When I started, it seems like I should have thought about this, but I didn’t really think about the universality of that story — of Feliciano’s desire to leave the village and move to the city. But, during the making of it, I became more aware of how that story is happening everywhere… And, even at some point in the making of the film, I realized it was kind of my story, too, because I grew up in a town of a thousand people and never considered staying there. I can’t remember a time in my life when I thought, “Well, this is where I will live.” There was always something better. — Jason Burlage
When I was at Hot Docs last month, amidst all the chaos and excitement, I ran into DER filmmaker Jason Burlage. Jason directed Mi Chacra, a gem of a film that explores rural Peruvian life through the story of Feliciano, a Quechuan farmer. The film is beautiful and sensitive by any and all counts, but I particularly like how it offers a counter-point to typical narratives of tourism which begin with the cross-cultural encounter. It is only as the the film’s story progresses through the seasons — and we come to understand Feliciano’s history and his hopes for a better life for his son — that we learn Feliciano also works as a porter on the Inca Trail. Listen to the podcast to learn how Feliciano came to be the central character in Jason’s film — through equal parts hard work and good luck.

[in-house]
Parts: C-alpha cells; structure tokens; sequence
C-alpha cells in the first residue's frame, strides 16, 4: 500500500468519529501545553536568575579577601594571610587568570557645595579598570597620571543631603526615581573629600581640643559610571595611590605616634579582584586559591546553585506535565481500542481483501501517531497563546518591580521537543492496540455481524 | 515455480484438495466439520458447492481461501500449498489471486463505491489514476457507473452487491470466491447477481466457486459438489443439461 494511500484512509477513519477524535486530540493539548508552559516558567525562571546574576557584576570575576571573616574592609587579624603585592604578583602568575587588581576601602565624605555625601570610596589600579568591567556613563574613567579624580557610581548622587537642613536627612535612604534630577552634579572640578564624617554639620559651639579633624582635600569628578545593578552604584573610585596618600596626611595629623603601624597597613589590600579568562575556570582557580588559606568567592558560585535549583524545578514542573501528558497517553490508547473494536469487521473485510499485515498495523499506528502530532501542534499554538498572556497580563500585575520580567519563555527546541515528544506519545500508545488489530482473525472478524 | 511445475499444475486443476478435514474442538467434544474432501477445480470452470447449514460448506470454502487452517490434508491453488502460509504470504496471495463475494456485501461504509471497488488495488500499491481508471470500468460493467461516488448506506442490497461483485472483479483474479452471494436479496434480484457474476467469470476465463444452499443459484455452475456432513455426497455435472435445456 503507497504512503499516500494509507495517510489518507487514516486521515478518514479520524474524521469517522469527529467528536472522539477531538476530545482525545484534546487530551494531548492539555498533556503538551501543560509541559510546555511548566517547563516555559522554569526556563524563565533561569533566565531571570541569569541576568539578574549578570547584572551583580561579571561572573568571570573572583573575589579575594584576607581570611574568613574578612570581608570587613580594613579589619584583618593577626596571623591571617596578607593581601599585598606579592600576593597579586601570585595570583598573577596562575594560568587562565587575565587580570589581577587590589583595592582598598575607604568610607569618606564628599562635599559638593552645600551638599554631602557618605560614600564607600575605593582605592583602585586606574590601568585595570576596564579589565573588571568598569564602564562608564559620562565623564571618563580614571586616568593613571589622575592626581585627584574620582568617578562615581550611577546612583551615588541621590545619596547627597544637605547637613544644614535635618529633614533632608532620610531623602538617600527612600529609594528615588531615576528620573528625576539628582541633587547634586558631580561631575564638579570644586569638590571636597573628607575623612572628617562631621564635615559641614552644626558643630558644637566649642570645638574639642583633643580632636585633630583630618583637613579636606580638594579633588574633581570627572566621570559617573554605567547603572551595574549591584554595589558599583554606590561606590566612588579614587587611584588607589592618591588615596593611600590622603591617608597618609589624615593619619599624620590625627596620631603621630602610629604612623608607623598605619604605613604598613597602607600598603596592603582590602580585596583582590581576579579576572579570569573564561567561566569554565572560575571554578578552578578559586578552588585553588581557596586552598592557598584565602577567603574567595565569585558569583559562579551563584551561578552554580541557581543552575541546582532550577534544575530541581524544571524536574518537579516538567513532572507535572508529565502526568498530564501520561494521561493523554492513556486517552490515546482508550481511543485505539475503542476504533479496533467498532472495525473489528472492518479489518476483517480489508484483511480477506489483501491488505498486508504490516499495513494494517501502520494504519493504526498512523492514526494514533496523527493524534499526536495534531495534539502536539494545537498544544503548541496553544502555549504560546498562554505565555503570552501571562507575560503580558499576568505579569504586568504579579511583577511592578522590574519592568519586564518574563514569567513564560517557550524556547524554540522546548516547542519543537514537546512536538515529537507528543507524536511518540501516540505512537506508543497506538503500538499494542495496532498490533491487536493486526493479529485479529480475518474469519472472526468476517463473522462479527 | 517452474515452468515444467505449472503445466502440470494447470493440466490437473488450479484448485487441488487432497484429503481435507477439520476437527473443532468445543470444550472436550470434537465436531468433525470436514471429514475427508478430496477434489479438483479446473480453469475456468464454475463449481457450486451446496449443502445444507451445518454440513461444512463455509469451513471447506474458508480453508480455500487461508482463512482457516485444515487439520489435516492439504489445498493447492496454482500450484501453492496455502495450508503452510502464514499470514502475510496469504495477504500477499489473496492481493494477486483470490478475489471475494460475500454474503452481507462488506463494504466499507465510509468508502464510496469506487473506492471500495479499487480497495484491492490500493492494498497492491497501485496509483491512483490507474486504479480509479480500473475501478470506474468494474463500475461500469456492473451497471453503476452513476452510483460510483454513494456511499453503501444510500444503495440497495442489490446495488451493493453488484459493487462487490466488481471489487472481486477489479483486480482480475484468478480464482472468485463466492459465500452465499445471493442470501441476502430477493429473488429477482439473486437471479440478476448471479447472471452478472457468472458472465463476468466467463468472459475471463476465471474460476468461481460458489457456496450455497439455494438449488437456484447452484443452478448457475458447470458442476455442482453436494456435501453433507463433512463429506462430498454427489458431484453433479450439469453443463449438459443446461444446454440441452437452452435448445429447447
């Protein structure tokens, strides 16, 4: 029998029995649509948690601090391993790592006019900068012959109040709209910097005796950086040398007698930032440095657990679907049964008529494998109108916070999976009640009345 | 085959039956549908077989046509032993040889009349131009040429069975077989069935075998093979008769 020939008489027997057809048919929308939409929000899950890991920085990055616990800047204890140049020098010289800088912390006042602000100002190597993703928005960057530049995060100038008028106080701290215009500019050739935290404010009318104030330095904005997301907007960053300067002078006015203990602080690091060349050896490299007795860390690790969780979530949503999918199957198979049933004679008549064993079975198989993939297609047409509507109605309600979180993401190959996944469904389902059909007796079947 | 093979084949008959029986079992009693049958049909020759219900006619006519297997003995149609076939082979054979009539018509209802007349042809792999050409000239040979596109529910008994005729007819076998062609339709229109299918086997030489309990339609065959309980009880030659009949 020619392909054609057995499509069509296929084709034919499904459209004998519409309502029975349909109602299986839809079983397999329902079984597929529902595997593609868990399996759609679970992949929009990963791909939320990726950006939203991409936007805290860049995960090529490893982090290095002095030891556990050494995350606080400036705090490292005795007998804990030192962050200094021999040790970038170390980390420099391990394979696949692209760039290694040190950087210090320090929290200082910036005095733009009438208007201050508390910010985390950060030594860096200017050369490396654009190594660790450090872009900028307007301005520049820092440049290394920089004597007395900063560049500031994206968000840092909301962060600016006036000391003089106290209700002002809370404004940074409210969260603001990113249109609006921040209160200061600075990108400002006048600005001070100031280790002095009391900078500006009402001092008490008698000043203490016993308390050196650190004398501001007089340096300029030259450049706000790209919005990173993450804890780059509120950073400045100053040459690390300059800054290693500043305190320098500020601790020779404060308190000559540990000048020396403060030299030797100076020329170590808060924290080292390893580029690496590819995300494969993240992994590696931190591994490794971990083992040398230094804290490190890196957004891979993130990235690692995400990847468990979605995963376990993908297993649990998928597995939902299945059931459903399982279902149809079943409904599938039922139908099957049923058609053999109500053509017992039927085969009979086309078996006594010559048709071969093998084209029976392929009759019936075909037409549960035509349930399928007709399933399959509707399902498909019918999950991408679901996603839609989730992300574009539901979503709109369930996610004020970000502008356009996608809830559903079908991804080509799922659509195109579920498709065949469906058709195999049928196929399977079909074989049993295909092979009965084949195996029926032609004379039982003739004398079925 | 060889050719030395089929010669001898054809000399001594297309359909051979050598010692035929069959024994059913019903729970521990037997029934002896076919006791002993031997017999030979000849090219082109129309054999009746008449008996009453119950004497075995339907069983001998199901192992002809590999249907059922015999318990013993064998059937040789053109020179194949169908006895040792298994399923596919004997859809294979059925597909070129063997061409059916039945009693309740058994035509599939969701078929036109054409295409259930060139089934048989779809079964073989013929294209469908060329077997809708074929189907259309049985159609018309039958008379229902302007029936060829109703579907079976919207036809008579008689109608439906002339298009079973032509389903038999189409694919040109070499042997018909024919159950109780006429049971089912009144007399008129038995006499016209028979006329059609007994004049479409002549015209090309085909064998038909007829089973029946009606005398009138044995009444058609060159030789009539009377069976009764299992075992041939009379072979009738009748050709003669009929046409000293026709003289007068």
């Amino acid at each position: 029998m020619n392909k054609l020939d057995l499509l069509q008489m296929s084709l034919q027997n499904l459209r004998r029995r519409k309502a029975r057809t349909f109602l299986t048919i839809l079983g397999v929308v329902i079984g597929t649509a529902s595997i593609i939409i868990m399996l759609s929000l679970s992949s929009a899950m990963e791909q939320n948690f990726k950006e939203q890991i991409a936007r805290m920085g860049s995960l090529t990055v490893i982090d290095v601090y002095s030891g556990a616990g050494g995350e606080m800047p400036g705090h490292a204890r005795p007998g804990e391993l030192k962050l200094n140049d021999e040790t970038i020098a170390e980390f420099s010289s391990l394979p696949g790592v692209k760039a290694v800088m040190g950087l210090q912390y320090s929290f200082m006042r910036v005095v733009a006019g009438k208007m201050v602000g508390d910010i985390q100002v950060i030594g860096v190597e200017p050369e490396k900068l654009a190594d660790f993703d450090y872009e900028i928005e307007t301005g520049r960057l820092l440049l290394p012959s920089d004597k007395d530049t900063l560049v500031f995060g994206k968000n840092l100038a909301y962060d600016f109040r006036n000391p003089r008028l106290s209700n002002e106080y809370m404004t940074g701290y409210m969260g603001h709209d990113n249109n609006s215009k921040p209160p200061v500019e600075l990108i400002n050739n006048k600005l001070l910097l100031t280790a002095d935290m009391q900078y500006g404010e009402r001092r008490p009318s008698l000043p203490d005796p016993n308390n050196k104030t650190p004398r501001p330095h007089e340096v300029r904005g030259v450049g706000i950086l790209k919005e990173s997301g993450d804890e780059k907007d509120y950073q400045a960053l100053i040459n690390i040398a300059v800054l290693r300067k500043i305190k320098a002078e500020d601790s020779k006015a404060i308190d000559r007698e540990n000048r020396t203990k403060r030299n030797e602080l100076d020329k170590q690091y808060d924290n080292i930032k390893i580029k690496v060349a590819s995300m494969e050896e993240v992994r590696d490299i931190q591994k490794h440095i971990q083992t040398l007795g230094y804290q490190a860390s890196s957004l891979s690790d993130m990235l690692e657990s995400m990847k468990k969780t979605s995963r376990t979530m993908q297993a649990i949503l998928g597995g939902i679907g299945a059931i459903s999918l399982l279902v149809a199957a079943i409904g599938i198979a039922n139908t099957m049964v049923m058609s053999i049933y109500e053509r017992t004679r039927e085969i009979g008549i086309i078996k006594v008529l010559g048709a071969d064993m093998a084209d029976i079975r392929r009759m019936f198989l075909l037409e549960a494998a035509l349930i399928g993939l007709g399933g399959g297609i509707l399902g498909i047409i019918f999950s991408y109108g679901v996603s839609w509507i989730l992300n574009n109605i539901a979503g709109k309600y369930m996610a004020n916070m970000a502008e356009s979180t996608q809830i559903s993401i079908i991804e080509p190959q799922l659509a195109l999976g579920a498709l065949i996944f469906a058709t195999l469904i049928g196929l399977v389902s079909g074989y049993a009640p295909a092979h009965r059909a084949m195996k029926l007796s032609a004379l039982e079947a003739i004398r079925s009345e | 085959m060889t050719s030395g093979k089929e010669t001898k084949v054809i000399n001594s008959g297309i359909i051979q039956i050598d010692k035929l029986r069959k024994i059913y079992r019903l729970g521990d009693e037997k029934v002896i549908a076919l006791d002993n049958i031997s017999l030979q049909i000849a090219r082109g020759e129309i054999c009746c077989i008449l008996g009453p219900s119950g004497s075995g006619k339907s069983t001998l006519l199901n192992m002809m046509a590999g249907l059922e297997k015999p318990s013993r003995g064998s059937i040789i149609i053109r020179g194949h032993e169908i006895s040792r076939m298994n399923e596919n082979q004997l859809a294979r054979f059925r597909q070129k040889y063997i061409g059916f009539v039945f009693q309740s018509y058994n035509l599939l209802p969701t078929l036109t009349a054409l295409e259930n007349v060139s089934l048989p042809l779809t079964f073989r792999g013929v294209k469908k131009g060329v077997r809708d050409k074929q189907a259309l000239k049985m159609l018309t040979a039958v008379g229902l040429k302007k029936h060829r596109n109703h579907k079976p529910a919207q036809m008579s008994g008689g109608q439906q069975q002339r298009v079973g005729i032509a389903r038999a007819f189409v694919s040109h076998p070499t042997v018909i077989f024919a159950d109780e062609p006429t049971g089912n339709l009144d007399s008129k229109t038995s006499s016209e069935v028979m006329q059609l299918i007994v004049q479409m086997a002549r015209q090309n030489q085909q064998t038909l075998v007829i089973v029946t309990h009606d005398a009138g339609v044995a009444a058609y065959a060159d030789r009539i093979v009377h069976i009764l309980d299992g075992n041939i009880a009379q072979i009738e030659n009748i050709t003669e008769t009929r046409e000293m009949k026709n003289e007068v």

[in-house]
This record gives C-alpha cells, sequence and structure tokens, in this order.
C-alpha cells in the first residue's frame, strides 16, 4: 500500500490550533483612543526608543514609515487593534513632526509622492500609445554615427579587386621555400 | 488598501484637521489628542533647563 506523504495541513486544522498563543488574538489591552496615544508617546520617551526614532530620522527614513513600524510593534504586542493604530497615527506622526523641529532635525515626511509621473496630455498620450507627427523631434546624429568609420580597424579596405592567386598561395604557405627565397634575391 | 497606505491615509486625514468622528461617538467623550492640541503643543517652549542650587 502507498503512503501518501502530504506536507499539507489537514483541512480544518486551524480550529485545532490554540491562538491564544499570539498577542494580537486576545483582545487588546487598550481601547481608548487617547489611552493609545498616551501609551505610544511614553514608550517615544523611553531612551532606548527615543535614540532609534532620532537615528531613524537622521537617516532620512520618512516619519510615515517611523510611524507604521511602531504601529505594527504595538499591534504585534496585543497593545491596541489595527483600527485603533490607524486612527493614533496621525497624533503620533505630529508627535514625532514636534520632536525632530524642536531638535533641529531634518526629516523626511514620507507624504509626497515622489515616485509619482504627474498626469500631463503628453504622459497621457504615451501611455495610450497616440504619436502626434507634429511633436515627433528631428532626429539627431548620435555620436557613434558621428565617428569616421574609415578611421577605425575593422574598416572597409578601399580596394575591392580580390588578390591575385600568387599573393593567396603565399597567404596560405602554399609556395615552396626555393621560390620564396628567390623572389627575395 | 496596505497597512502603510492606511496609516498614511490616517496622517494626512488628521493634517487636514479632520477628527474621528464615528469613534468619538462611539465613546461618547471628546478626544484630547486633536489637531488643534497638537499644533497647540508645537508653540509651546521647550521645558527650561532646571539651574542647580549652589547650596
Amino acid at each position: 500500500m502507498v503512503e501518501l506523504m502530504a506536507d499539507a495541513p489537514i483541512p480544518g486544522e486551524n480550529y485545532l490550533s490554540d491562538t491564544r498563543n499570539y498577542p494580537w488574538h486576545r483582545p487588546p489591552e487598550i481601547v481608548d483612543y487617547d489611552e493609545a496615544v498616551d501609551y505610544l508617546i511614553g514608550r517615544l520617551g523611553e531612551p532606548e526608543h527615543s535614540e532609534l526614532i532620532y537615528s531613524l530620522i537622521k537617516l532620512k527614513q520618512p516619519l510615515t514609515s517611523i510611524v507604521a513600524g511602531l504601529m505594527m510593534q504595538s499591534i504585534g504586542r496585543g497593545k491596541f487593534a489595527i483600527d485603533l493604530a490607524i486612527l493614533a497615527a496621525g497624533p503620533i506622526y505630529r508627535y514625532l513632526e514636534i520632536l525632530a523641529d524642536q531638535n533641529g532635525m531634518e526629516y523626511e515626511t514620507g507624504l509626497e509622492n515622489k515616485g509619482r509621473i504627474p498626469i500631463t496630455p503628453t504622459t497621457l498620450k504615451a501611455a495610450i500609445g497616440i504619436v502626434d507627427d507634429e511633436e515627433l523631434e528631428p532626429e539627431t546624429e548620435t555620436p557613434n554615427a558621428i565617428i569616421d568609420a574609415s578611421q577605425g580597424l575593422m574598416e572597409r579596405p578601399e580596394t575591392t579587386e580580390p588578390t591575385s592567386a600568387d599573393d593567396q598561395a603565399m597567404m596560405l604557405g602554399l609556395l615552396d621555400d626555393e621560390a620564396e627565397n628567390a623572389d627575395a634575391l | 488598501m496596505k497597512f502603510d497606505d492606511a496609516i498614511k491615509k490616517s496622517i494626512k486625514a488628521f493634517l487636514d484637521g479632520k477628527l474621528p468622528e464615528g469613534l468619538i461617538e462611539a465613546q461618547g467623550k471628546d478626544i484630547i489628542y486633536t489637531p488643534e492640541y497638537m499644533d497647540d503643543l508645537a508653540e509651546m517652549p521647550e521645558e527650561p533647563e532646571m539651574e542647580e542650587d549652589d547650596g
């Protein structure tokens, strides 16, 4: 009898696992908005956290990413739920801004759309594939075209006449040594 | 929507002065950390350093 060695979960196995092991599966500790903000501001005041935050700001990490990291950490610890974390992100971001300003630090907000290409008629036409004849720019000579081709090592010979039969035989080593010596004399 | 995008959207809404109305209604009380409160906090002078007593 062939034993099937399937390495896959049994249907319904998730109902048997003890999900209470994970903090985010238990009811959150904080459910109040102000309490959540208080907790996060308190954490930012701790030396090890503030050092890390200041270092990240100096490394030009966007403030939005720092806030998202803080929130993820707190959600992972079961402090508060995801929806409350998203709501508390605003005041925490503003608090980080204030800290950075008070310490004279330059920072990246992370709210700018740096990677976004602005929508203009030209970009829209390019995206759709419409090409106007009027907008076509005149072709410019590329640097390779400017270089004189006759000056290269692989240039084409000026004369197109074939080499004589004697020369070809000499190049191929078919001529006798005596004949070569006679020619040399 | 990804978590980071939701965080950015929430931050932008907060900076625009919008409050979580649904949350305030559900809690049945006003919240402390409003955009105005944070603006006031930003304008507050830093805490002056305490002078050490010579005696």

— Alice Apley